MLS Expansion: Next Up Is The A-T-L

Blank's billions are set to make Atlanta an MLS city. - Scott Cunningham

There's no looking back as MLS cranks up plans to go to beyond 22 teams, FIFA's reservations be damned

According to the Atlanta Journal-Constitution, we should be expecting to welcome Atlanta to the landscape of MLS in the very near future. Reports say that they will be the 22nd team to join the league in 2017, along with David Beckham's Miami franchise. What does this mean for the league? And more importantly will this addition to the league be a success?

Eastern Conference overload

First off, what does this mean for the league? Garber is definitely going after the southeast market by having Orlando City and Miami officially joining the league and now Atlanta. How will this affect the rest of the league? There will definitely have to be some sort of realignment. This table could possibly show what will happen in the next few years(changes in red):

2014 2015 2017
Eastern Conference Western Conference Eastern Conference Western Conference Eastern Conference Western Conference
Chicago Colorado Chicago Colorado Atlanta Colorado
Columbus Chivas USA Columbus LA2 Chicago LA2
DC United Dallas DC United Dallas Columbus Dallas
Houston LA Galaxy Sporting KC Houston DC United Houston
Sporting KC Portland Montreal LA Galaxy Miami Sporting KC
Montreal Real Salt Lake New England Portland Montreal LA Galaxy
New England San Jose NYCFC Real Salt Lake New England Portland
NYRB Seattle NYRB San Jose NYCFC Real Salt Lake
Philadelphia Vancouver Orlando City Seattle NYRB San Jose
Toronto Philadelphia Vancouver Orlando City Seattle
Toronto Philadelphia Vancouver
Toronto
But, really - Atlanta?

Probably more important than realignment is the question of whether an Atlanta franchise will be successful. Let's take a look at some of the pros and cons:

  • It may not affect the conferences that much, but by 2017 two of the more dominant teams in the Eastern Conference may be heading to the Western Conference. Realignment is something that could happen no matter who comes into the league; in the above scenario, if team No. 24 is in San Antonio or Sacramento then what you see for the conferences will not change.
  • Potential owner is billionaire Arthur Blank. Co-founder of Home Depot and owner of the NFL's Atlanta Falcons, Blank definitely has the finances to support an MLS team. The question is, what type of owner will he be? Will he be like the Sounders owners when it comes to investing in the quality of the product, or will he mimic another NFL owner, Robert Kraft? Adding another franchise where the owner views soccer as a irritating step-child would be sub-optimal.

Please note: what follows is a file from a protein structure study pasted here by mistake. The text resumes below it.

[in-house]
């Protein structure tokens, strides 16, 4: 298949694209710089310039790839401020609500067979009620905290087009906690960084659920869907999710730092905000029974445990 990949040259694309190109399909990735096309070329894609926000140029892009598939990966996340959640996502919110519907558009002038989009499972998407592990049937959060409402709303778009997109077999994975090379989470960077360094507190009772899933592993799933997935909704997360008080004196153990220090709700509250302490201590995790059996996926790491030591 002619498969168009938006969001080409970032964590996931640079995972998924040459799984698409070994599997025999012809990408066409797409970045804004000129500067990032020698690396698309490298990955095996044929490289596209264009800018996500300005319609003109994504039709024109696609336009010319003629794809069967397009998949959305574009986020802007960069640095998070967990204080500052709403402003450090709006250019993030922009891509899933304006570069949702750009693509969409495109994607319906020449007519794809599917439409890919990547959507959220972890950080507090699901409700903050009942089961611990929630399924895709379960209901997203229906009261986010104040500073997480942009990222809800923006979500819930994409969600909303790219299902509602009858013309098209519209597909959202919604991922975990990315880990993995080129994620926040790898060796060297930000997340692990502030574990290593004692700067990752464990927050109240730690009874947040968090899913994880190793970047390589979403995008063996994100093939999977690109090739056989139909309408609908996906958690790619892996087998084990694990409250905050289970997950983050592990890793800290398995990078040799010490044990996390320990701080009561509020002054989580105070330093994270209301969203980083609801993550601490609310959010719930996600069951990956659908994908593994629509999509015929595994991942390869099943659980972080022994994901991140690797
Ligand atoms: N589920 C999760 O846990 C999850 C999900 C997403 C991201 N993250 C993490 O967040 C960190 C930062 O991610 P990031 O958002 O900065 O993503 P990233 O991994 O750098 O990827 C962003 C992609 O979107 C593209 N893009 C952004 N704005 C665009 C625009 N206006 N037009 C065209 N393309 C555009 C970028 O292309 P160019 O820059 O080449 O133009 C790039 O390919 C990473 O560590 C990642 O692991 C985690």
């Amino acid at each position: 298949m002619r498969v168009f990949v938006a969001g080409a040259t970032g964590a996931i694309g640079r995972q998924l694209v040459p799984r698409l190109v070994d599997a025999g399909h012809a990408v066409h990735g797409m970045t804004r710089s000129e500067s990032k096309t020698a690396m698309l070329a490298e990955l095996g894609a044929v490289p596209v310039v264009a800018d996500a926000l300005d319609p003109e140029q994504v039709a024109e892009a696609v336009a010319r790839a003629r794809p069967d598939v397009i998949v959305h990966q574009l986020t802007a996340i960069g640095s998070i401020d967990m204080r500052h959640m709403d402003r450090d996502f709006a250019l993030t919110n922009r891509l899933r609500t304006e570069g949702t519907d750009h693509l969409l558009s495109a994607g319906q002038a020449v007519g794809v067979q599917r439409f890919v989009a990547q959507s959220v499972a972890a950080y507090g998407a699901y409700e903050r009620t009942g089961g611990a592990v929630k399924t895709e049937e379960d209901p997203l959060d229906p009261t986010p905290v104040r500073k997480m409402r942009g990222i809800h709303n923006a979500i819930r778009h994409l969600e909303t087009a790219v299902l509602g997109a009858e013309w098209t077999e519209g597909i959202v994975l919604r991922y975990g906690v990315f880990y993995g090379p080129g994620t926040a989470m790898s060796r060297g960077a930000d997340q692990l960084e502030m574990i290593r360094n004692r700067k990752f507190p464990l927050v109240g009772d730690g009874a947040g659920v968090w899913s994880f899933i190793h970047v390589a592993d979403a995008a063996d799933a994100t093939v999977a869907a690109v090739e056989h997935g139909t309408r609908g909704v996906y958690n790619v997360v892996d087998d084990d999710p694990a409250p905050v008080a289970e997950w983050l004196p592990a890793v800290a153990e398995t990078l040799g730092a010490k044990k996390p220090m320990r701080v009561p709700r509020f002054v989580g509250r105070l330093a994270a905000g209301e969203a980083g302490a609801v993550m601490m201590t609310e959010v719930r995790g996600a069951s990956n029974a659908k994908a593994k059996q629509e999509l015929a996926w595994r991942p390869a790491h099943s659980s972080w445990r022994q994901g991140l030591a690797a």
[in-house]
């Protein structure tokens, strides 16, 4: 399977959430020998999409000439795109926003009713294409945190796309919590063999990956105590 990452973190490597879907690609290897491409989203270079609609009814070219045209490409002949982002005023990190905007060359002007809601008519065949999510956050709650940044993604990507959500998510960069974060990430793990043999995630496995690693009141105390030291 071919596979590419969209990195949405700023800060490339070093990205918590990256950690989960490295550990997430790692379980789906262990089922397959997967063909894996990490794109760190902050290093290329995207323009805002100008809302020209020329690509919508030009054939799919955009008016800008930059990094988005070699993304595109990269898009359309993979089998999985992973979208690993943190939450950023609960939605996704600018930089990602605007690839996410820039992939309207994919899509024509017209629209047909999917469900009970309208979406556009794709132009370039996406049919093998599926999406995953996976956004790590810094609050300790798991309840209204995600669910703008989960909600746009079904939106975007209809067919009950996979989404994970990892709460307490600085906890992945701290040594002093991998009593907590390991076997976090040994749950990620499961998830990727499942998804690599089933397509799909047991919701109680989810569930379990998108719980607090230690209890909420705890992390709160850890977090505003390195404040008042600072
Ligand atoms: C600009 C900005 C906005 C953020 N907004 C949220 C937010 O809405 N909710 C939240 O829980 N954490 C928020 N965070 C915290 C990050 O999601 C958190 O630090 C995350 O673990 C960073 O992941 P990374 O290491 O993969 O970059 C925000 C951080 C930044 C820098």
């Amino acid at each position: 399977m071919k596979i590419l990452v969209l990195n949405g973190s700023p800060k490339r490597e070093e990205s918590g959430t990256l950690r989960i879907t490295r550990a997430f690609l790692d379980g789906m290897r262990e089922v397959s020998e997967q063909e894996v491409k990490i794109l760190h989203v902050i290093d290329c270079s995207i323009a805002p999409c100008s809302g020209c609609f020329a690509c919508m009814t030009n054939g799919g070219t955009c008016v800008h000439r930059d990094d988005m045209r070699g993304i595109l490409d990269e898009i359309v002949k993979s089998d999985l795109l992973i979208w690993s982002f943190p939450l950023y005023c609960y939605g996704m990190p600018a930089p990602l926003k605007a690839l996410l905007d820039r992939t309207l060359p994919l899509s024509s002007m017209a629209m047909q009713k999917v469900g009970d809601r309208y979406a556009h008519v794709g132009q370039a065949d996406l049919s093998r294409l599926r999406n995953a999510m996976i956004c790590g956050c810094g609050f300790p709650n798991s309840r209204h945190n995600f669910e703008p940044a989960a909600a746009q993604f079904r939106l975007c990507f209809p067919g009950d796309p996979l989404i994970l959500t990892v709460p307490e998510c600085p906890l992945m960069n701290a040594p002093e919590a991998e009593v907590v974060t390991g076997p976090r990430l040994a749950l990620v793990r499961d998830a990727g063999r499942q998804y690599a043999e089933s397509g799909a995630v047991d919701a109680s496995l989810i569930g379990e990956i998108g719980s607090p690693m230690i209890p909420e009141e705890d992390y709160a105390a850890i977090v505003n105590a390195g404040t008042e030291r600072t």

• Right now the Atlanta Falcons plan on opening a new stadium in 2017. In the stadium renderings there is a photo of what the stadium will look like used for soccer. The upper decks will be shielded by curtains much like the BC Place in Vancouver. This will give the appearance of a full stadium and have a capacity of roughly 22 thousand. Great idea - my only question is, what ever happened to the policy that MLS expansion teams must have soccer specific stadiums? Does a 100 million dollar expansion fee trump that requirement now? It is great that an Atlanta franchise will technically have no rent but it would be even better if the MLS didn't have to schedule around the NFL and have these franchises that play in NFL stadia.
  • Lastly, will an Atlanta franchise be able to capture the support of the community? Right now the Atlanta Silverbacks play in the NASL. The Silverbacks have been averaging 4016 in attendance over the past 3 years; before that, while playing in the old USL 1st Division/A-League they barely averaged 2100 in attendance from 1995 to 2008. Are Atlantans uninterested in lower-division soccer going to turn out for a first-division club? Trying to change the attendance for a professional soccer team in Atlanta will come down to the ownership creating a product that Atlanta will want. Will it take big name DPs to do that? It may definitely spark interest and demand like at all other MLS franchises. If Blank chooses to run things differently and create a product that the community will not support this may end up struggling.

In my opinion Atlanta could be a hit or miss franchise. With all of the talk around the size of the soccer community in Atlanta, it will be up to Arthur Blank to create a product that will draw people to the games. The Atlanta Falcons have had no problems recently with attendance, but other teams - like the Atlanta Hawks and Atlanta Thrashers(now Winnipeg Jets) - have proven that if you don't offer the right product to Atlanta (i.e., a winner) they will not support it. Winning will cure a lot of these ills, but MLS in 2017 is going to be a difficult league to win. Good luck, Mr. Blank.

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